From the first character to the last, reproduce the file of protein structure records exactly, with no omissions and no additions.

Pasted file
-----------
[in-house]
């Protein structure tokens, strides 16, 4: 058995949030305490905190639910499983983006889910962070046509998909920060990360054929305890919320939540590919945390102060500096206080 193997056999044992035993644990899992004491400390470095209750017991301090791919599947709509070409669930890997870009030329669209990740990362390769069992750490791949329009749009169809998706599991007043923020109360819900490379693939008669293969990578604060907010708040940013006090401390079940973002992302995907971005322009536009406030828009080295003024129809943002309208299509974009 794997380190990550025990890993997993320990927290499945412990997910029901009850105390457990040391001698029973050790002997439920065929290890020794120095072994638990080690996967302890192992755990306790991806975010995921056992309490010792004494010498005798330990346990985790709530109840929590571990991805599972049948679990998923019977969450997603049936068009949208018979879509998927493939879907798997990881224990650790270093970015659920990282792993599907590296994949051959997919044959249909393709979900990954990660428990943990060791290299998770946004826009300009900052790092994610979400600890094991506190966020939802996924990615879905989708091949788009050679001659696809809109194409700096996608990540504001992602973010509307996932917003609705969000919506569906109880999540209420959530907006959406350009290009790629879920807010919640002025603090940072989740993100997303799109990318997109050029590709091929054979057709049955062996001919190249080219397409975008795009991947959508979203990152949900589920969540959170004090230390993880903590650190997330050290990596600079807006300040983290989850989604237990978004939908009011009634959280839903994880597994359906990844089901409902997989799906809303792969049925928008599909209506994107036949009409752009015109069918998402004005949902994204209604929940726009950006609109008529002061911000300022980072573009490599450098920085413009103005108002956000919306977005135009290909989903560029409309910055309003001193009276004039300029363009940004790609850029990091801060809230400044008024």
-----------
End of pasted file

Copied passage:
[in-house]
């Protein structure tokens, strides 16, 4: 058995949030305490905190639910499983983006889910962070046509998909920060990360054929305890919320939540590919945390102060500096206080 193997056999044992035993644990899992004491400390470095209750017991301090791919599947709509070409669930890997870009030329669209990740990362390769069992750490791949329009749009169809998706599991007043923020109360819900490379693939008669293969990578604060907010708040940013006090401390079940973002992302995907971005322009536009406030828009080295003024129809943002309208299509974009 794997380190990550025990890993997993320990927290499945412990997910029901009850105390457990040391001698029973050790002997439920065929290890020794120095072994638990080690996967302890192992755990306790991806975010995921056992309490010792004494010498005798330990346990985790709530109840929590571990991805599972049948679990998923019977969450997603049936068009949208018979879509998927493939879907798997990881224990650790270093970015659920990282792993599907590296994949051959997919044959249909393709979900990954990660428990943990060791290299998770946004826009300009900052790092994610979400600890094991506190966020939802996924990615879905989708091949788009050679001659696809809109194409700096996608990540504001992602973010509307996932917003609705969000919506569906109880999540209420959530907006959406350009290009790629879920807010919640002025603090940072989740993100997303799109990318997109050029590709091929054979057709049955062996001919190249080219397409975008795009991947959508979203990152949900589920969540959170004090230390993880903590650190997330050290990596600079807006300040983290989850989604237990978004939908009011009634959280839903994880597994359906990844089901409902997989799906809303792969049925928008599909209506994107036949009409752009015109069918998402004005949902994204209604929940726009950006609109008529002061911000300022980072573009490599450098920085413009103005108002956000919306977005135009290909989903560029409309910055309003001193009276004039300029363009940004790609850029990091801060809230400044008024």